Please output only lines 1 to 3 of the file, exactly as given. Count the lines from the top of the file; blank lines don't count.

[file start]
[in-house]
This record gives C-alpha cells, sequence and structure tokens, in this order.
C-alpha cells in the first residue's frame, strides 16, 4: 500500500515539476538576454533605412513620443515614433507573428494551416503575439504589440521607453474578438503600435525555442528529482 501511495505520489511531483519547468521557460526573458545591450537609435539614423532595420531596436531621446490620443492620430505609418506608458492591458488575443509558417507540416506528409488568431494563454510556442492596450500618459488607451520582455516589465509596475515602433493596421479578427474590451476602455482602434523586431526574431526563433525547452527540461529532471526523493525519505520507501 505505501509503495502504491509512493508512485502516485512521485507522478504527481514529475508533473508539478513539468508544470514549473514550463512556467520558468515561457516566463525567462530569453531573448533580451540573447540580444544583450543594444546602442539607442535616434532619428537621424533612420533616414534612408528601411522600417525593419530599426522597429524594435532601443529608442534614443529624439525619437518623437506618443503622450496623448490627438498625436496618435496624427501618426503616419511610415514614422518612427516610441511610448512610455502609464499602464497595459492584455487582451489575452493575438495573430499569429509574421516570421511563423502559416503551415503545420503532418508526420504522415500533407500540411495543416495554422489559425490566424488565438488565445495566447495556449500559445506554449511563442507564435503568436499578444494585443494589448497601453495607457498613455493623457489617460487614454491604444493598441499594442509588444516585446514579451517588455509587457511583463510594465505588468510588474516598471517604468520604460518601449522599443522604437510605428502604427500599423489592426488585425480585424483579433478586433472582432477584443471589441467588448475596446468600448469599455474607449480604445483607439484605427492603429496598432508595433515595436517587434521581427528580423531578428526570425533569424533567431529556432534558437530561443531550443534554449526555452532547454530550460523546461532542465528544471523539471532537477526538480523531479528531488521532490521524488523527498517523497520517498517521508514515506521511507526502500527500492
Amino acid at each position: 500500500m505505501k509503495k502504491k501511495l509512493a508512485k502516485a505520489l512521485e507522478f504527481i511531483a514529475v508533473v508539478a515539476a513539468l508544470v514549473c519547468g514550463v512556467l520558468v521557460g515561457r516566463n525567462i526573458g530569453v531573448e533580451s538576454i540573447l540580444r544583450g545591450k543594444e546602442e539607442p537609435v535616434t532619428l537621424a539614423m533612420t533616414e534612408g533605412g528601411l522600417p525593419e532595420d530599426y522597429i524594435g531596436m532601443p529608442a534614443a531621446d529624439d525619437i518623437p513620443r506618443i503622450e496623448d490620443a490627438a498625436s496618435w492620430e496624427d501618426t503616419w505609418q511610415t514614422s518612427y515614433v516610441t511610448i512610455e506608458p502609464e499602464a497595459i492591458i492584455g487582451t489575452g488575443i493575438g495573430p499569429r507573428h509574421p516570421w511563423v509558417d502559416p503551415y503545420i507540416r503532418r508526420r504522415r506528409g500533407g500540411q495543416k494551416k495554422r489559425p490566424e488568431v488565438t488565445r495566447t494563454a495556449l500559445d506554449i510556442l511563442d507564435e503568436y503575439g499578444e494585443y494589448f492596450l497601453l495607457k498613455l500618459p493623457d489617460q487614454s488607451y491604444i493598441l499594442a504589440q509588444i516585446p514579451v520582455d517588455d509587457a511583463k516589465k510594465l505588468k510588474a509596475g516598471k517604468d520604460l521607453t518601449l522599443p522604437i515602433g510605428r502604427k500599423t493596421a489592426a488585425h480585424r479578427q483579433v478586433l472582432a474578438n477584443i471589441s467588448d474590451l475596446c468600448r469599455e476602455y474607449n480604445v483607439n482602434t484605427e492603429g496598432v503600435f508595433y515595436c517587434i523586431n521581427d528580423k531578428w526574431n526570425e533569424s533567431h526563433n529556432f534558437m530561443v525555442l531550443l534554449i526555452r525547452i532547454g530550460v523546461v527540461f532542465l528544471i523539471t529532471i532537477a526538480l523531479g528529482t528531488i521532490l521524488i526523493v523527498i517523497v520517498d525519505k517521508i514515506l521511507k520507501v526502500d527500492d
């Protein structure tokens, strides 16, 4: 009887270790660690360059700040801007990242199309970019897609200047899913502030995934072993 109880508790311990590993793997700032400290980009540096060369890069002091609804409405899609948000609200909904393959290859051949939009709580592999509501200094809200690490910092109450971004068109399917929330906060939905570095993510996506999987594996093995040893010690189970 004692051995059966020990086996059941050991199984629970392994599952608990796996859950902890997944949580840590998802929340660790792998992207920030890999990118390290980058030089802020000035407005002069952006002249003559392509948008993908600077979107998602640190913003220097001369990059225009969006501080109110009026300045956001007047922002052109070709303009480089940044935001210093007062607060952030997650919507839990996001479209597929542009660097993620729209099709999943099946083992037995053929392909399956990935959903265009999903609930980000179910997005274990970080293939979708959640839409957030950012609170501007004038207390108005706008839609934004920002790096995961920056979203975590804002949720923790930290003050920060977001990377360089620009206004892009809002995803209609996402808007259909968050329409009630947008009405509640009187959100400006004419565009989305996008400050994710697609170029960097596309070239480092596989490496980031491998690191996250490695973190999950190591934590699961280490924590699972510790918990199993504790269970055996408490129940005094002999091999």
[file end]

[in-house]
This record gives C-alpha cells, sequence and structure tokens, in this order.
C-alpha cells in the first residue's frame, strides 16, 4: 500500500515539476538576454533605412513620443515614433507573428494551416503575439504589440521607453474578438503600435525555442528529482 501511495505520489511531483519547468521557460526573458545591450537609435539614423532595420531596436531621446490620443492620430505609418506608458492591458488575443509558417507540416506528409488568431494563454510556442492596450500618459488607451520582455516589465509596475515602433493596421479578427474590451476602455482602434523586431526574431526563433525547452527540461529532471526523493525519505520507501 505505501509503495502504491509512493508512485502516485512521485507522478504527481514529475508533473508539478513539468508544470514549473514550463512556467520558468515561457516566463525567462530569453531573448533580451540573447540580444544583450543594444546602442539607442535616434532619428537621424533612420533616414534612408528601411522600417525593419530599426522597429524594435532601443529608442534614443529624439525619437518623437506618443503622450496623448490627438498625436496618435496624427501618426503616419511610415514614422518612427516610441511610448512610455502609464499602464497595459492584455487582451489575452493575438495573430499569429509574421516570421511563423502559416503551415503545420503532418508526420504522415500533407500540411495543416495554422489559425490566424488565438488565445495566447495556449500559445506554449511563442507564435503568436499578444494585443494589448497601453495607457498613455493623457489617460487614454491604444493598441499594442509588444516585446514579451517588455509587457511583463510594465505588468510588474516598471517604468520604460518601449522599443522604437510605428502604427500599423489592426488585425480585424483579433478586433472582432477584443471589441467588448475596446468600448469599455474607449480604445483607439484605427492603429496598432508595433515595436517587434521581427528580423531578428526570425533569424533567431529556432534558437530561443531550443534554449526555452532547454530550460523546461532542465528544471523539471532537477526538480523531479528531488521532490521524488523527498517523497520517498517521508514515506521511507526502500527500492